Julia Domna

Reece Period attributed: Period 10

Obverse image of a coin of Julia Domna

Member of the The Severans dynasty.

Coins for this issuer were issued from 193 until 217.

Severus took Julia as his second wife ca. 187, after consulting an astrologer who said she was destined to marry an emperor. She bore him two sons, Caracalla and Geta.

Julia was notorious for her many adulteries, and moreover had conspired against her husband. However, he did not divorce her. Julia was also known as a patroness of the arts, and continued her influence through the reign of her son Caracalla. She later contracted cancer and starved herself to death.

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Record: PUBLIC-EB9F25
Object type: COIN
Broadperiod: ROMAN
Description: A silver Roman denarius of Julia Domna (AD
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Record: BERK-C700D4
Object type: COIN
Broadperiod: ROMAN
Description: Julia Domna copper-alloy Limes D…
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Record: HAMP-6B39C4
Object type: COIN
Broadperiod: ROMAN
Description: A silver Roman denarius of Julia Domna, da…
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Record: DEV-F12BD7
Object type: COIN
Broadperiod: ROMAN
Description: A copper alloy dupondius of Julia Domna (A…
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Information from Wikipedia

  • Preferred label: Julia Domna
  • Full names:
    • Julia Domna
  • Title:
  • Predecessor: Manlia Scantilla
  • Successor: Nonia Celsa
  • Definition: Julia Domna (Latin: [ˈjuːli.a ˈdomna]; c. 160 – 217 AD) was Roman empress consort from 193 to 211. She was born in Emesa (present-day Homs) in Roman Syria to an Arab family of priests of the deity Elagabalus. In 187, she married Libyan-born Septimius Severus, who at the time was governor of the Roman province of Gallia Lugdunensis. They had two sons, Caracalla and Geta. A civil war over the Roman throne broke out in 193, and shortly afterwards Severus declared himself emperor. The war ended in 197 with the defeat of the last of Severus's opponents. As empress, Domna was famous for her political, social, and philosophical influence. She received titles such as "Mother of the Invincible Camps". After the elder of her sons, Caracalla, started ruling with his father, she was briefly co-empress with Caracalla's wife, Fulvia Plautilla, until the latter fell into disgrace. Following the death of Severus in 211, Domna became the first empress dowager to receive the title combination "Pia Felix Augusta", which may have implied greater powers being vested in her than what was usual for a Roman empress mother. Her sons succeeded to the throne. They had a conflictual relationship and Domna acted as their mediator, but Caracalla had his brother Geta assassinated later that year. Domna committed suicide in 217 upon hearing of Caracalla's assassination in the course of his campaign against Parthia, on which she had accompanied him to Antioch (present-day Antakya, Turkey). After the death of Domna, her older sister Julia Maesa successfully contended for political power. The Severan dynasty was restored to power with the accession of Maesa's grandson, Elagabalus, in 218. The dynasty maintained power until 235 when the reign of Severus Alexander, the cousin and successor of Elagabalus, ended. This marked the start of the Crisis of the Third Century.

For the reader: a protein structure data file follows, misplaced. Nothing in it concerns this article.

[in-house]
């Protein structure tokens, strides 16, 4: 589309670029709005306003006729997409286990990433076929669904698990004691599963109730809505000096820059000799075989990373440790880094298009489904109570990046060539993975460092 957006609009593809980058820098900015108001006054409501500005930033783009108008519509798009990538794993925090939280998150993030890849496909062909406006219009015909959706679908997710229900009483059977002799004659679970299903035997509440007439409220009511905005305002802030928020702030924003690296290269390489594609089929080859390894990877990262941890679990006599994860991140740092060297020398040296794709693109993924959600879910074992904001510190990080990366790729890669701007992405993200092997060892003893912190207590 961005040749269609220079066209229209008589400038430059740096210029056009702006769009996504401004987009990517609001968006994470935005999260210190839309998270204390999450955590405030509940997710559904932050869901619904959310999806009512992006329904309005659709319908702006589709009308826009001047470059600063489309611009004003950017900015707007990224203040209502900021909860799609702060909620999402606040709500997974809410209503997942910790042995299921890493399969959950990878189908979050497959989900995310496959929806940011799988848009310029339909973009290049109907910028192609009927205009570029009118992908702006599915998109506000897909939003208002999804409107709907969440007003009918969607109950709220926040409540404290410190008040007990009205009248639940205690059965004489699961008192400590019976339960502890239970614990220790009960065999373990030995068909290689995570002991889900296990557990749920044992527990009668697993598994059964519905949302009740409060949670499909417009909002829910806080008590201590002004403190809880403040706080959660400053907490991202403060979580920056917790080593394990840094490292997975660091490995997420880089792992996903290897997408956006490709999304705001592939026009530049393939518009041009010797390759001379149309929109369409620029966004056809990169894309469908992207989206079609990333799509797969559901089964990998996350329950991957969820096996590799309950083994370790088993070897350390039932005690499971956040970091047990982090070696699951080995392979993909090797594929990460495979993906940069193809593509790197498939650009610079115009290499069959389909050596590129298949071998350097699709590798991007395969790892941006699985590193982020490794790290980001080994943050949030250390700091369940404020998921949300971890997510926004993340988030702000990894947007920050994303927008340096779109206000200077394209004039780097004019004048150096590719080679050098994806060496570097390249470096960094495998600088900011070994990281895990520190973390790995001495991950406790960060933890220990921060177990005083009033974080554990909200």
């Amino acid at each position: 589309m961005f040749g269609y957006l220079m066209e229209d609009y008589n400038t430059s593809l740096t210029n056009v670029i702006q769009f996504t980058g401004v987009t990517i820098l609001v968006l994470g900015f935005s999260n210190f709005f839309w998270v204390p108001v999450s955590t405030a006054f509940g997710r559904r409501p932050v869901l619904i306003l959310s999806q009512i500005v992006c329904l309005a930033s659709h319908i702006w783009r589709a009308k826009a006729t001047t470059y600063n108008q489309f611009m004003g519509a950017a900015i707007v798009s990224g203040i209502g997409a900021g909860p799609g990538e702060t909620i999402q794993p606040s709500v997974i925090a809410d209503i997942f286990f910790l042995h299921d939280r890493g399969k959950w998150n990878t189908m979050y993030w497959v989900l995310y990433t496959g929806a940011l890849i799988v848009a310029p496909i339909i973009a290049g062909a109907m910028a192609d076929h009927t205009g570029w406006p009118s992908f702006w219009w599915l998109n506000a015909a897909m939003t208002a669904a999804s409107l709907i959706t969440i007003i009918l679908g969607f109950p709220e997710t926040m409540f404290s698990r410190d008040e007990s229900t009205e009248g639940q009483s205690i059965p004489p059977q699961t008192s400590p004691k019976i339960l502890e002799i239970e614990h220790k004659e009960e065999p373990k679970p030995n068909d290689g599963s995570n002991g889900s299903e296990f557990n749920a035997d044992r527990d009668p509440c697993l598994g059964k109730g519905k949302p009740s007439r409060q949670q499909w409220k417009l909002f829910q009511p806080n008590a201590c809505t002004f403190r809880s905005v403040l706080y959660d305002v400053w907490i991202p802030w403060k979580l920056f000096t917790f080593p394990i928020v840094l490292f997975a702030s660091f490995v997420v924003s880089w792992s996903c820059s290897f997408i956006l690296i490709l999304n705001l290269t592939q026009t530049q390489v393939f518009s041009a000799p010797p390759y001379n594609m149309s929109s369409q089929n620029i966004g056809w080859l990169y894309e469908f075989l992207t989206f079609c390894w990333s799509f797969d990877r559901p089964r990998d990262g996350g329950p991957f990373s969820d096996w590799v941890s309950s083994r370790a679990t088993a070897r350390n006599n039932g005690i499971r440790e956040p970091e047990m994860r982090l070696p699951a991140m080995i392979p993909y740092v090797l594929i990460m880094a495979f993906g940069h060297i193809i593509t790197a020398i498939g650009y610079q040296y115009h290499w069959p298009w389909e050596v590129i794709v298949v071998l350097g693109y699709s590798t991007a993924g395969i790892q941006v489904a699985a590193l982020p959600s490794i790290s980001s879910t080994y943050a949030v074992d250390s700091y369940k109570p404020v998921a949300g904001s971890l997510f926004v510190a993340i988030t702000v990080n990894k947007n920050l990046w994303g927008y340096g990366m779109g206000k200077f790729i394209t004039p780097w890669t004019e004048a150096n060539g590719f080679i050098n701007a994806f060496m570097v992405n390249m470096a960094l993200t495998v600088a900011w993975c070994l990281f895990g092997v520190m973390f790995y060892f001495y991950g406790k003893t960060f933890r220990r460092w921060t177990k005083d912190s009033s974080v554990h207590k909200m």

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    • List of Roman and Byzantine Empresses
    • List of Augustae
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